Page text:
[zfs-discuss] How resilient is a zfs send stream? How can it be improved?

Schlacta, Christ aarcane at aarcane.org
Wed Oct 22 14:22:45 EDT 2014


I've been following the list recently, and a few questions have come to
mind.

First and foremost, how resilient is a zfs send stream? Does it include all
the checksums that a zfs filesystem has? How much data corruption can be
detected? Perhaps more important, how much data corruption can be repaired
or ignored? If there are packet errors early in the stream, is a single
dataset damaged, or the entire send stream?

For the second question, I'm going to assume what I consider to be a
minimal condition that the original zfs devs would have accepted:  full
checksums but no repair data.
How can this be improved upon? Clearly zfs is good, but send seems to be a
weak point. Zfs guarantees that data will be read correctly or not at all,
but a lack of error recovery in zfs send means that errors may render
backups unrecoverable. Sometimes simply trying again on a failed send is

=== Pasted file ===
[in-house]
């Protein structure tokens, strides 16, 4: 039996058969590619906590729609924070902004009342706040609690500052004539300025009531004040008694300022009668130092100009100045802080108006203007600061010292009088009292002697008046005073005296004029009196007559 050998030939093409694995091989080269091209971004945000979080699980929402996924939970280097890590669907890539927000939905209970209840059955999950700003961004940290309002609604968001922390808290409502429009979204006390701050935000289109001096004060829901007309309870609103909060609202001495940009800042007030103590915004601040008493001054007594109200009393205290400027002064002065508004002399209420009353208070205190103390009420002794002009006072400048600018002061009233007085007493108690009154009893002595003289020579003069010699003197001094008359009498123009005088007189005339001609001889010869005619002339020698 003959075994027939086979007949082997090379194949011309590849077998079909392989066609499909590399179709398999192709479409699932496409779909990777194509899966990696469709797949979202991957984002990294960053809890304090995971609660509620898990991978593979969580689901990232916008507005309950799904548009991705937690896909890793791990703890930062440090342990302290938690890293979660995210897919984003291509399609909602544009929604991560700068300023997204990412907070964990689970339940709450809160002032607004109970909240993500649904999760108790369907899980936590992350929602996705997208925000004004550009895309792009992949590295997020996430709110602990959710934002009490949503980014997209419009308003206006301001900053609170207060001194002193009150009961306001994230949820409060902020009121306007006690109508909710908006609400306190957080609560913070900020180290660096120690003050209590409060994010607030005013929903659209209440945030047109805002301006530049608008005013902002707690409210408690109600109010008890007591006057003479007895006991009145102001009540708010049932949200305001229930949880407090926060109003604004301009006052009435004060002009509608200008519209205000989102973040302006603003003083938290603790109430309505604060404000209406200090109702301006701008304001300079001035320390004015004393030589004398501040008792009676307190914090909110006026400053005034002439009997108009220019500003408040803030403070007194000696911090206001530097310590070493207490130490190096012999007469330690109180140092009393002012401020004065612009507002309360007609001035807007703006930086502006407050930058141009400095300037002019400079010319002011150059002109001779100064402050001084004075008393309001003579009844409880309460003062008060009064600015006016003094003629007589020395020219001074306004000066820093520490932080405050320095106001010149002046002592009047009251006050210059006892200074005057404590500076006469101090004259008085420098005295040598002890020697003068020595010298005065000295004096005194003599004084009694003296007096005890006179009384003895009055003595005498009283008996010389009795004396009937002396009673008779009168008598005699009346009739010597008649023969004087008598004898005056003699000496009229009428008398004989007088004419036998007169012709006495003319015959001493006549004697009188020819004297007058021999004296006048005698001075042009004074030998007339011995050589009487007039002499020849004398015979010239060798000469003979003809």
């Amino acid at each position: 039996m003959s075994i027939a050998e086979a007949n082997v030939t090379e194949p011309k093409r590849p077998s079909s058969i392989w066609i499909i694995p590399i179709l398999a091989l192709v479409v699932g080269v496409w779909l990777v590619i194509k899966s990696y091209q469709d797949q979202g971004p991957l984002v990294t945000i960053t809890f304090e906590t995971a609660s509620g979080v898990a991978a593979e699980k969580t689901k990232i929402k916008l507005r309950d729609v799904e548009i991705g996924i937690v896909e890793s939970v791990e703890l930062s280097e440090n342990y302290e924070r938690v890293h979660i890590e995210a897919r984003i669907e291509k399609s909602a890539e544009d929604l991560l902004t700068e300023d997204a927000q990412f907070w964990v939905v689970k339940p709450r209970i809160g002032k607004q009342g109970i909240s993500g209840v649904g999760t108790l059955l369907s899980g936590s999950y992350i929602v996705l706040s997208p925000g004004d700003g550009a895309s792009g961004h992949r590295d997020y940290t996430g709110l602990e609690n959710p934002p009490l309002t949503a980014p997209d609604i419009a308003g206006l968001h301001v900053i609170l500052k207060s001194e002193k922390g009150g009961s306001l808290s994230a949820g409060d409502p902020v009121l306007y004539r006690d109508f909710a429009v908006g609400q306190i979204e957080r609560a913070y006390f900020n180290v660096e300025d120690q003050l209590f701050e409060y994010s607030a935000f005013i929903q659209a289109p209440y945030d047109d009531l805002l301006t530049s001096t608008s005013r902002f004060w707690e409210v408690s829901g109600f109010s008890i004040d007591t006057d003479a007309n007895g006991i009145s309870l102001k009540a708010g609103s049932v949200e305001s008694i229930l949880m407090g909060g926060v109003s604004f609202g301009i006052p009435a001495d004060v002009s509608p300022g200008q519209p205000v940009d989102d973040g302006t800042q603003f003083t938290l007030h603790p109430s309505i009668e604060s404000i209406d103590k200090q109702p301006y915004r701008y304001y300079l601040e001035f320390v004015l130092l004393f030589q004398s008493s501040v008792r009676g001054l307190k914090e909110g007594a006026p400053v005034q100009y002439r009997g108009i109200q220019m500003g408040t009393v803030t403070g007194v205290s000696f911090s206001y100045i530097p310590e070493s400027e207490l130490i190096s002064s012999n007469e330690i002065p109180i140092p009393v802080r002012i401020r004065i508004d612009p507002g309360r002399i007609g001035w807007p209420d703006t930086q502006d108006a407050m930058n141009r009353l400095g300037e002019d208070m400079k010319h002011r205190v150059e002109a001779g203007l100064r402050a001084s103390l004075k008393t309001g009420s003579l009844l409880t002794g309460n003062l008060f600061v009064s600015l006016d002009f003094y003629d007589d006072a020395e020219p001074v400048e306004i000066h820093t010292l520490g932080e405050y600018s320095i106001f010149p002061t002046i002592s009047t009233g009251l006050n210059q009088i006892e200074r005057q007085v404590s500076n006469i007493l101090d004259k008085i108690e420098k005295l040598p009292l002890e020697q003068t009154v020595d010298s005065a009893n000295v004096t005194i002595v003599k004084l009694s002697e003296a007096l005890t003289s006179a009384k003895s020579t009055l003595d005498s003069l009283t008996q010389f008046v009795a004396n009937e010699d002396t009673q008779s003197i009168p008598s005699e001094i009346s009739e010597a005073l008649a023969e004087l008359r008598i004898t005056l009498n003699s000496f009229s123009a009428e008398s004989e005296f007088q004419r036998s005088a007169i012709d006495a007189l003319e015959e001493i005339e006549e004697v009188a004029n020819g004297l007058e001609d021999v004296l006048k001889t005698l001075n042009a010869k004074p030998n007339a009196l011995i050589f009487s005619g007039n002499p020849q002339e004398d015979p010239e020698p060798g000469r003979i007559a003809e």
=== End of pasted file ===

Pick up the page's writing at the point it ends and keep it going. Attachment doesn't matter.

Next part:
infeasible, such as when using FedEx to ship large archives.   Can zfs send
be extended to add raid 5 level parity to the stream? Can zfs itself be
extended to support receive of incremental send streams without basis, and
just mark them as incomplete or unmountable? Then administrators could send
into zfs images, and just send n+p disks.

What about size limiting zfs streams? If I need to send 12gb of data using
dvd5s, clearly I need 3 disks, more if I want to add parity data, but
there's currently no convenient way to do that. The only option is to store
the zfs send stream into some other container that supports splitting, then
trust this new container. A native zfs option would be nice.

What is the safest, most trustworthy way to do large zfs sends with
redundancy and capacity limits?

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